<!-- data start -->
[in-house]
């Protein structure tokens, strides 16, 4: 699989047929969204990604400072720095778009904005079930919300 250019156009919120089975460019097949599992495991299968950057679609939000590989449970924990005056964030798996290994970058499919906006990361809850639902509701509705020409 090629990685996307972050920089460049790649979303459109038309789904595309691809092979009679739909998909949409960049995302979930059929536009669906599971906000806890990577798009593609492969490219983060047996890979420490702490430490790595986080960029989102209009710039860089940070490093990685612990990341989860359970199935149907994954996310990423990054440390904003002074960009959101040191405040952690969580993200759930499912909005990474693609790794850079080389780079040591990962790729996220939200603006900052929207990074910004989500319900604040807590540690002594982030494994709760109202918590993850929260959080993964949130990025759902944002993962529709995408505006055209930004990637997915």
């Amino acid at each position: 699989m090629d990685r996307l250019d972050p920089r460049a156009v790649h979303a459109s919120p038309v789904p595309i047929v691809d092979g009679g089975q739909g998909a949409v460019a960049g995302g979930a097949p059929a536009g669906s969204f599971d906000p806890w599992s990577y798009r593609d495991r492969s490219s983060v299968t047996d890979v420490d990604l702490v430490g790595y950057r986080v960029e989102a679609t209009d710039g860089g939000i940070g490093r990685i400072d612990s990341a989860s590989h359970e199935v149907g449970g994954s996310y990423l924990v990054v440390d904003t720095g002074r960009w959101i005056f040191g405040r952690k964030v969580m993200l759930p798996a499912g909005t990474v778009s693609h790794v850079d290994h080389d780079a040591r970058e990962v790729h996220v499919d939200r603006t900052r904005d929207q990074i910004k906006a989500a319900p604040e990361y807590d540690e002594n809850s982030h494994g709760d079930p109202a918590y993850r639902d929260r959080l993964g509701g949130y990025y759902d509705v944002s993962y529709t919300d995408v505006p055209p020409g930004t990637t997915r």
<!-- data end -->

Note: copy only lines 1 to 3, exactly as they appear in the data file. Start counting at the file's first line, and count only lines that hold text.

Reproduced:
[in-house]
């Protein structure tokens, strides 16, 4: 699989047929969204990604400072720095778009904005079930919300 250019156009919120089975460019097949599992495991299968950057679609939000590989449970924990005056964030798996290994970058499919906006990361809850639902509701509705020409 090629990685996307972050920089460049790649979303459109038309789904595309691809092979009679739909998909949409960049995302979930059929536009669906599971906000806890990577798009593609492969490219983060047996890979420490702490430490790595986080960029989102209009710039860089940070490093990685612990990341989860359970199935149907994954996310990423990054440390904003002074960009959101040191405040952690969580993200759930499912909005990474693609790794850079080389780079040591990962790729996220939200603006900052929207990074910004989500319900604040807590540690002594982030494994709760109202918590993850929260959080993964949130990025759902944002993962529709995408505006055209930004990637997915």
């Amino acid at each position: 699989m090629d990685r996307l250019d972050p920089r460049a156009v790649h979303a459109s919120p038309v789904p595309i047929v691809d092979g009679g089975q739909g998909a949409v460019a960049g995302g979930a097949p059929a536009g669906s969204f599971d906000p806890w599992s990577y798009r593609d495991r492969s490219s983060v299968t047996d890979v420490d990604l702490v430490g790595y950057r986080v960029e989102a679609t209009d710039g860089g939000i940070g490093r990685i400072d612990s990341a989860s590989h359970e199935v149907g449970g994954s996310y990423l924990v990054v440390d904003t720095g002074r960009w959101i005056f040191g405040r952690k964030v969580m993200l759930p798996a499912g909005t990474v778009s693609h790794v850079d290994h080389d780079a040591r970058e990962v790729h996220v499919d939200r603006t900052r904005d929207q990074i910004k906006a989500a319900p604040e990361y807590d540690e002594n809850s982030h494994g709760d079930p109202a918590y993850r639902d929260r959080l993964g509701g949130y990025y759902d509705v944002s993962y529709t919300d995408v505006p055209p020409g930004t990637t997915r």